• Trouble getting pregnant.
  • Weak bones.

How can I reduce my risks of IBD?

You can't prevent IBD. But you may be able to manage your symptoms.

You can:

  • Avoid certain foods and drinks that trigger flare-ups.
  • Exercise on a routine basis.
  • Learn how to manage your stress.

Why choose UPMC for IBD care?

The colon and rectal care specialists at UPMC Inflammatory Bowel Disease Center provide expert diagnosis and custom treatment. We help prevent complications and improve your quality of life.

Your care team may include:

  • Colon and rectal surgeons.
  • Digestive health and disorders doctors.
  • Family doctors.
  • Registered dieticians.

If you need surgery for IBD, know that UPMC doctors use minimally invasive techniques, including laparoscopic and robotic surgeries.

These cutting-edge methods shorten your recovery time, decrease pain, and help get you up and around again.

What Are the Symptoms of Inflammatory Bowel Disease?

Symptoms of IBD can be mild or severe. They may go into remission for months or even years before flaring up again.

Common symptoms of IBD are:

  • Bloating.
  • Blood in your stool.
  • Chronic abdominal pain.
  • Constipation alternating with diarrhea.
  • Fatigue.
  • Fever.
  • Gassiness.
  • Joint pain.
  • Loss of appetite.
  • Rashes.
  • Severe abdominal pain or cramping.
  • The urge to move your bowels without being able to.
  • Vomiting.
  • Weight loss.

How Do You Diagnose IBD?

Your doctor may run many tests to learn if you have IBD.

Some of them are:

  • Blood tests.
  • Colonoscopy.
  • CT scan.
  • Stool tests.
  • Upper endoscopy.
  • X-rays.

Can doctors cure inflammatory bowel disease?

There's no cure for IBD. But there are ways to manage your symptoms and improve your quality of life.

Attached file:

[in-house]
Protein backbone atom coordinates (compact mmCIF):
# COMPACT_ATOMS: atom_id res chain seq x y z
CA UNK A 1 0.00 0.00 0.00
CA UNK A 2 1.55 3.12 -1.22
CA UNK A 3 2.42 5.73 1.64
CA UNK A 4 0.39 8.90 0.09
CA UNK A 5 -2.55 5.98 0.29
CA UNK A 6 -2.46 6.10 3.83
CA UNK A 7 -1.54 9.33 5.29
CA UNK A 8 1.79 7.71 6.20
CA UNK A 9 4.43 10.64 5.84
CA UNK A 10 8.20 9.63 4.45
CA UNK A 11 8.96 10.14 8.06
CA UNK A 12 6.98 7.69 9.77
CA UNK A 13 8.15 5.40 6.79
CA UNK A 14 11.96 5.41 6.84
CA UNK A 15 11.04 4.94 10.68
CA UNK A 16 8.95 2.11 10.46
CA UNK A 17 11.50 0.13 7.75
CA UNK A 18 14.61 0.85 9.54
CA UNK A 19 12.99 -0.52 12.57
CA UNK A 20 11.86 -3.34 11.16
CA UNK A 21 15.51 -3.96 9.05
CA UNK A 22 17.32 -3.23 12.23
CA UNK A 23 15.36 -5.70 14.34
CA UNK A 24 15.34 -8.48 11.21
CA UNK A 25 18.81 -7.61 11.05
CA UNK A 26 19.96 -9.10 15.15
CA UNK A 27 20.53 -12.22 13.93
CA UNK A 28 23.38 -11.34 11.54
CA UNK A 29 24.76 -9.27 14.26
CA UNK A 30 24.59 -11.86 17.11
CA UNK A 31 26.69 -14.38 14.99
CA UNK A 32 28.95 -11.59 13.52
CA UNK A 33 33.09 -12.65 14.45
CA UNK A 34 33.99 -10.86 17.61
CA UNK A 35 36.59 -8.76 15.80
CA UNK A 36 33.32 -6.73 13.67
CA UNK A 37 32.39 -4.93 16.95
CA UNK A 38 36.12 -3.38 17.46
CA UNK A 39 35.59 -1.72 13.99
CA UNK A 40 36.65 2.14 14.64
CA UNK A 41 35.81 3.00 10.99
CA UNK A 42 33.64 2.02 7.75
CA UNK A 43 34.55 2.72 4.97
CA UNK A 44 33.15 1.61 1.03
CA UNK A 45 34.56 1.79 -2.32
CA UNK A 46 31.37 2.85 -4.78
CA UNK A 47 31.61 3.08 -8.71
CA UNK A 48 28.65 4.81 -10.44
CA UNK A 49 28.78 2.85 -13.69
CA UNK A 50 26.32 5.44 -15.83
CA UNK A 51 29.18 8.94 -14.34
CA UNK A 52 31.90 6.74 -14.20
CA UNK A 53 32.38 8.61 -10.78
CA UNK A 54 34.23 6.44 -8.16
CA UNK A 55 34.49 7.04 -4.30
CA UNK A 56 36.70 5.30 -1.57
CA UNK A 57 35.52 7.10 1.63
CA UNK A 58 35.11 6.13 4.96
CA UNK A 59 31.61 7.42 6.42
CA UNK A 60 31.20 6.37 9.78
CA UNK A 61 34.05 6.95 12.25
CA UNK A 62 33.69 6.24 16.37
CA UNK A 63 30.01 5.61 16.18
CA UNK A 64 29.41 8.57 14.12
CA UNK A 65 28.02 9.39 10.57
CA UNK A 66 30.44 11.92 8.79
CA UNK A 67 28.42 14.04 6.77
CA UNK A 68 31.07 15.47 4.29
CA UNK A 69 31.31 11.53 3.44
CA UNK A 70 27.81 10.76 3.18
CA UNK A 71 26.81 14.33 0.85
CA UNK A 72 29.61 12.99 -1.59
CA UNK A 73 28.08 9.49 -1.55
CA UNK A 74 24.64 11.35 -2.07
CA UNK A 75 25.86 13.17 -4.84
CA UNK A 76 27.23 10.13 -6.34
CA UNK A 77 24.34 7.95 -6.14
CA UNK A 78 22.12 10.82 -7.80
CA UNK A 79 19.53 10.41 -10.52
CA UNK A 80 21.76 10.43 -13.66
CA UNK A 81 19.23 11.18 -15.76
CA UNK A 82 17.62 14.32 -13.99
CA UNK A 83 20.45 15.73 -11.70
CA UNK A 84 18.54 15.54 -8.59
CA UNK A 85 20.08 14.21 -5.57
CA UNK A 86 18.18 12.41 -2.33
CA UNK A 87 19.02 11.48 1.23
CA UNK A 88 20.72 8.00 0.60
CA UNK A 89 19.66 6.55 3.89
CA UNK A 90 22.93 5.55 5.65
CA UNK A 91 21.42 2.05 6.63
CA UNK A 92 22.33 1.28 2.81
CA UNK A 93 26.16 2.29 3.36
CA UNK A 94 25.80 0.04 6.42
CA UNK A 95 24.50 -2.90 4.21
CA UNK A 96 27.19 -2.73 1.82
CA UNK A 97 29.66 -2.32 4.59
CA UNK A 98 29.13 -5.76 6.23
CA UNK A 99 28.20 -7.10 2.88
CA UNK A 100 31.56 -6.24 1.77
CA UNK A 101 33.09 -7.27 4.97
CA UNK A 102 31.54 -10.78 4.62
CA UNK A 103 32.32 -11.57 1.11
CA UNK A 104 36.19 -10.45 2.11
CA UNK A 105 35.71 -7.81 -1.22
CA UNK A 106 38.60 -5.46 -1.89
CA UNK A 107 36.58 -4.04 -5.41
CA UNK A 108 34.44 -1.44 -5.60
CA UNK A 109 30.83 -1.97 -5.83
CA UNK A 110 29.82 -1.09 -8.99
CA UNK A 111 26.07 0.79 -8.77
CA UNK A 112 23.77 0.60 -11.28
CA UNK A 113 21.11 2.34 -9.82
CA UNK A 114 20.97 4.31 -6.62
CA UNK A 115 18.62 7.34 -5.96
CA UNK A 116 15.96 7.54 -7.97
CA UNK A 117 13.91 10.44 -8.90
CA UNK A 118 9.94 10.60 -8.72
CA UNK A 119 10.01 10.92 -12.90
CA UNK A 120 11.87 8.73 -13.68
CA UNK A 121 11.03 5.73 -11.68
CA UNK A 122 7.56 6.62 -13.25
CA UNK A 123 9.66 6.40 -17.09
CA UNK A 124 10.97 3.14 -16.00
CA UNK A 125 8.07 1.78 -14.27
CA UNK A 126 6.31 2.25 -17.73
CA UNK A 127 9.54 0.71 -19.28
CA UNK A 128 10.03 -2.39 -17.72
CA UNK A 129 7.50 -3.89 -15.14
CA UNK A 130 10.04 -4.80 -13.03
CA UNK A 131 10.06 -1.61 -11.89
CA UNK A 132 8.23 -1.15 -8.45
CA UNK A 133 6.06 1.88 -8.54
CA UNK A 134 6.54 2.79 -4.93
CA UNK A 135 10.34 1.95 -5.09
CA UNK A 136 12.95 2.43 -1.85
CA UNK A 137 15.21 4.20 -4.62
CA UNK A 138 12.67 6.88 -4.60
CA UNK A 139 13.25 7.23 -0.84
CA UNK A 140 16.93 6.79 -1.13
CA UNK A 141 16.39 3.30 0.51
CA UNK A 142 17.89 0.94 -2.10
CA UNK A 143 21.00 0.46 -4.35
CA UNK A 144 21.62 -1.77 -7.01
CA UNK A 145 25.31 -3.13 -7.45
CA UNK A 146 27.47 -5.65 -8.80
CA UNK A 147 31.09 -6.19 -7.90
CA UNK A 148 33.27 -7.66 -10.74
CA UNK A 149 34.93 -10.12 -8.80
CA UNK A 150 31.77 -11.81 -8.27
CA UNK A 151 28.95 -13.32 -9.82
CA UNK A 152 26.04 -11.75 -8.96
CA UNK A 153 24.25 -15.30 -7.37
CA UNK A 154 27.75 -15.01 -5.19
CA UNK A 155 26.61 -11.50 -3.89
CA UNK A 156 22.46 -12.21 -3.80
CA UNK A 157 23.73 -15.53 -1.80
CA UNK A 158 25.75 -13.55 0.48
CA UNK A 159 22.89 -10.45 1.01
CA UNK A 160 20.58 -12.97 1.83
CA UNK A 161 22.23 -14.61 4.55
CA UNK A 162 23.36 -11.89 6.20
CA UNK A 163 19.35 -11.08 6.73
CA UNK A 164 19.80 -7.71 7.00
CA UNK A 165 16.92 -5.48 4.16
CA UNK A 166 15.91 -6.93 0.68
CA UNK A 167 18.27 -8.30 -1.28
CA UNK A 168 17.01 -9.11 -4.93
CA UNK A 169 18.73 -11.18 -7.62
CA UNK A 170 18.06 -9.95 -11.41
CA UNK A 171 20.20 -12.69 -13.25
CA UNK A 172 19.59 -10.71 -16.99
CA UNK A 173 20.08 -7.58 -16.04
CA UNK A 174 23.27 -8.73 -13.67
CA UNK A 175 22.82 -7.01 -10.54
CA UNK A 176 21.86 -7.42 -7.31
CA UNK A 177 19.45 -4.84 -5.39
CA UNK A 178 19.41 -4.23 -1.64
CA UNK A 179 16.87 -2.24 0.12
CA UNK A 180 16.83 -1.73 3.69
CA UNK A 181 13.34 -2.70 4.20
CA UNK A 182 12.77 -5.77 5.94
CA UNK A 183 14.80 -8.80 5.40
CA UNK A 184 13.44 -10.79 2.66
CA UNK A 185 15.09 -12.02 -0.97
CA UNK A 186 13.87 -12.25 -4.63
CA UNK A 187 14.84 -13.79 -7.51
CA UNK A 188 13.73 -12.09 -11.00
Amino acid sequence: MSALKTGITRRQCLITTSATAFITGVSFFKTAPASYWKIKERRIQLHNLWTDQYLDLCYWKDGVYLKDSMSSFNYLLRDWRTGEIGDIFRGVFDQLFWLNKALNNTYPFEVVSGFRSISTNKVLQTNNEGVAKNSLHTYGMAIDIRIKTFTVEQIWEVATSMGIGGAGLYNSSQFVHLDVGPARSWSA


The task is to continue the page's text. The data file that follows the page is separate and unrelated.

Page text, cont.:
Most people can resume a normal life — work, school, and exercise — once they find a good IBD treatment plan.

How Do You Treat IBD?

Your doctor may advise surgery or other ways to treat IBD.

Lifestyle adjustments for IBD

  • Change your diet. Staying away from alcohol, caffeine, and foods that cause flare-ups may help calm IBD.
  • Reduce stress. IBD affects your mental health. Seeing a counselor may help you find ways to manage your stress.
  • Take probiotics or vitamin supplements. Your doctor can suggest supplements that may improve your gut health.

What medicines treat IBD?

Your doctor may prescribe medicine to control inflammation and calm your immune system.

For instance:

  • Corticosteroids treat short-term flare-ups.
  • Immunosuppressants are long-term medicines for IBD.

When is a bowel resection necessary to treat TBD?

If medicine and lifestyle changes don't help your IBD, you may need 1 of these surgical techniques:

  • Colectomy. Removes part or all of your colon.
  • Intestinal strictureplasty. Widens part of your intestinal tract if it's become narrowed by scar tissue.
  • Proctocolectomy. Removes all or part of your colon and rectum. Doctors usually combine it with an ileostomy.
  • Small bowel resection. Removes a damaged portion of your small intestine. Doctors tend to use it to treat complications of Crohn's disease, like an abscess, perforation, fistula, or bowel obstruction.